Every year in college basketball, the same thing gets said in the offseason: there’s a transfer problem in college basketball. Players transfer from a variety of situations, whether it be from a power program in search of more playing time at a smaller school, or vice versa in hopes of showcasing their talents. Regardless of how you may feel about it, it’s not going away anytime soon.
College coaches that embrace it can use it to bolster their programs. The Mountain West will be home to some talented players who relocated to new schools. Here are some players that will have an impact on their teams next season.
Max Hoetzel - San Diego State
Standing at 6’8”, Hoetzel is the prototypical stretch four in today’s game. He struggled to find consistent playing time at Indiana, but you could see the flashes of talent in his game. He possesses a skill thats necessary for a player of his size, and that’s knockdown perimeter shooting.
Steve Fisher also told CBSSports that Hoetzel has been one of the program’s best offensive rebounders. If he’s able to make shots consistently, Hoetzel could be one of the best offensive options for an Aztec program that struggled on that end last season.
Montaque Gill-Caesar - San Diego State
Hoetzel isn’t the only transfer that will make an impact for the San Diego State. After missing out on the Big Dance last year, Gill-Caesar should have a part in getting them back to the NCAA Tournament. He spent his freshman season at Missouri, but he should thrive in Steve Fisher’s system after getting some time to learn it during his redshirt season.
Quite frankly, Gill-Caesar just fits the mold of the typical San Diego State player. He’s a good athlete, and thrives on doing the dirty work like defending multiple positions and rebounding well from the perimeter. On offense, he shouldn’t have a heavy burden, but should be able to get his fair share of buckets in the lane.
Marcus Marshall - Nevada
To put it simply, Marcus Marshall is going to get buckets next year. The senior guard average 19.5 points in 2014-15, and shot 45.6% from distance on over six attempts per game.
Nevada is going to have a talented team this season, and Marshall is going to have his fair share of open looks. When the offense stalls, the Wolfpack will likely look to Marshall to manufacture points. His ability to be a reliable weapon will go a long way towards Nevada’s hope of dethroning San Diego State atop the conference.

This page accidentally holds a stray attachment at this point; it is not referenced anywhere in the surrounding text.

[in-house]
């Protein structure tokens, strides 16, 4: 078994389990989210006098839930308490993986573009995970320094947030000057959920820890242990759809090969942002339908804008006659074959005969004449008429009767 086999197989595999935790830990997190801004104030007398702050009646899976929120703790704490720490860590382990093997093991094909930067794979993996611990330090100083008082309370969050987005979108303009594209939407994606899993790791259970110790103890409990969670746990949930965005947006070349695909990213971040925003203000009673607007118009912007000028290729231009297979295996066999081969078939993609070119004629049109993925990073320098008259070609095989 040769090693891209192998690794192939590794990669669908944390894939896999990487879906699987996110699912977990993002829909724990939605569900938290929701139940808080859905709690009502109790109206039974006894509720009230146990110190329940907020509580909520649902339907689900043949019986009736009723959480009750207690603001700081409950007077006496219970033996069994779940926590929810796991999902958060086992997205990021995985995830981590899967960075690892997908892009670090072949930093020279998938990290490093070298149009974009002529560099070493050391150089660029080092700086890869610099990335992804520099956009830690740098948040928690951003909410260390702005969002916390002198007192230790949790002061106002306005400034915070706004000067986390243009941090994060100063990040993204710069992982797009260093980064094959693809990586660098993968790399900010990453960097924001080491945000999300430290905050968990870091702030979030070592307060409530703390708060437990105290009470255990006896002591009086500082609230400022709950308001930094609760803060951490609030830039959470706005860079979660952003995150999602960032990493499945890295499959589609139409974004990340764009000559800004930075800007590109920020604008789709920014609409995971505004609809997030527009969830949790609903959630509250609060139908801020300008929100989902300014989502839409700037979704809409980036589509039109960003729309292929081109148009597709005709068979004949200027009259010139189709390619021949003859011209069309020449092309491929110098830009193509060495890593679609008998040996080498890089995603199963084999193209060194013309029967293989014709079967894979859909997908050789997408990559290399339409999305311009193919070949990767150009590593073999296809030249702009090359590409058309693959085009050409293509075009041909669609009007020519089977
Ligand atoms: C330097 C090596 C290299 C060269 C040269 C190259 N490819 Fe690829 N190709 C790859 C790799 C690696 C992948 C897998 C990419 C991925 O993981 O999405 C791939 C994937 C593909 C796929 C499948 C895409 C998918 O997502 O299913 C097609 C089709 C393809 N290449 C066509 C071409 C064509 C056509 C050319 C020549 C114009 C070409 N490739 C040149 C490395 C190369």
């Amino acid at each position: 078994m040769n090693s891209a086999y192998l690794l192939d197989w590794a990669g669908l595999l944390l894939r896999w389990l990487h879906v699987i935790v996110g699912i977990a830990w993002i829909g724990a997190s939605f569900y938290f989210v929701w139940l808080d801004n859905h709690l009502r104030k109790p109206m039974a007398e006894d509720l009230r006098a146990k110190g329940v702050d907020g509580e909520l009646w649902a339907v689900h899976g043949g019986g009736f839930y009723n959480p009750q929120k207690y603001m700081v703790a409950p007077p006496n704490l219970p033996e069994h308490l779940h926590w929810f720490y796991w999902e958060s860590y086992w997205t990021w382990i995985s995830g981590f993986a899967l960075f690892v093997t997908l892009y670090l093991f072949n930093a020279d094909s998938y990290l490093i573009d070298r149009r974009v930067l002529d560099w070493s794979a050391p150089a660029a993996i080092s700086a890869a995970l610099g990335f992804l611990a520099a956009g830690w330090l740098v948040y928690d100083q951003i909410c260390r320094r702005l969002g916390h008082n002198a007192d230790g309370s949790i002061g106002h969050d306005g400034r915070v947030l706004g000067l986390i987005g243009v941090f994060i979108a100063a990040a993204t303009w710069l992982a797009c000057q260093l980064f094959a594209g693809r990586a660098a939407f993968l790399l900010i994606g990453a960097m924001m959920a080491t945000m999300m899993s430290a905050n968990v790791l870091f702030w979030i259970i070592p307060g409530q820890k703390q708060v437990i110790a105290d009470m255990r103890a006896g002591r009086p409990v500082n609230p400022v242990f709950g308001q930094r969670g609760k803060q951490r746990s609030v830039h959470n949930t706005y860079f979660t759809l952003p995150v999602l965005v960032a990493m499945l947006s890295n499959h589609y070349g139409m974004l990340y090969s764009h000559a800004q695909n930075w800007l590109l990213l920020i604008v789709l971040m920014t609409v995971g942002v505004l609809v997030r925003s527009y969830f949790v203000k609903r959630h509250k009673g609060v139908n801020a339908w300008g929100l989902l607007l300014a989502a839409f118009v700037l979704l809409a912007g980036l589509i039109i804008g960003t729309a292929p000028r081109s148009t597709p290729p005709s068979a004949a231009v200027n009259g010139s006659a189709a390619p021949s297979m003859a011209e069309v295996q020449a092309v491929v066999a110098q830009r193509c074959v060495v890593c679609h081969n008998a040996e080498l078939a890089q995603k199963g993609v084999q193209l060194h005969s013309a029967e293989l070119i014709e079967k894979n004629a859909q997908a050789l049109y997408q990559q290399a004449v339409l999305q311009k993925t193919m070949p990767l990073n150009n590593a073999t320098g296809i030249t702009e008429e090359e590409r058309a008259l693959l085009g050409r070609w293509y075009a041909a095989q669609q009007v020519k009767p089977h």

Jaron Hopkins - Fresno State
Coming into college at Colorado, Hopkins was touted as the next successful “big” point guard by learning from Spencer Dinwiddie. Fast forward three years, and Hopkins will take the court for Fresno State alongside another big point guard, William McDowell-White.
Hopkins will need to step up in order to replace the lost production from the graduation of four Fresno State guards. Hopkins is someone to keep an eye on to put up bigger numbers in a bigger role, but will have to be more efficient in order to do so.
Christian Jones - UNLV
Due to the departures of Stephen Zimmerman and Goodluck Okonoboh, UNLV’s frontcourt was looking bare. The arrival of Christian Jones should help fill that void a bit. Jones is a graduate transfer from St. John’s, and should be able to eat up minutes for Marvin Menzies’s first team.
Jones hit his stride towards the end of last year, averaging 13.0 points and 8.7 rebounds per 40 minutes in conference play (7.2/4.8 per game). UNLV will be in a rebuilding year, but Jones’s presence should be a bright spot for Menzies as he looks to get the program back on track.
If the Mountain West hopes to get back to being a multi-bid league, the play of transfers will be a key to that happening. Jordan Caroline (Nevada), Deshon Taylor (Fresno State), and Valentine Izundu (San Diego State) are also transfers to keep an eye on this year. If these newcomers make impacts that they’re capable of, we should hear multiple names from the conference on Selection Sunday.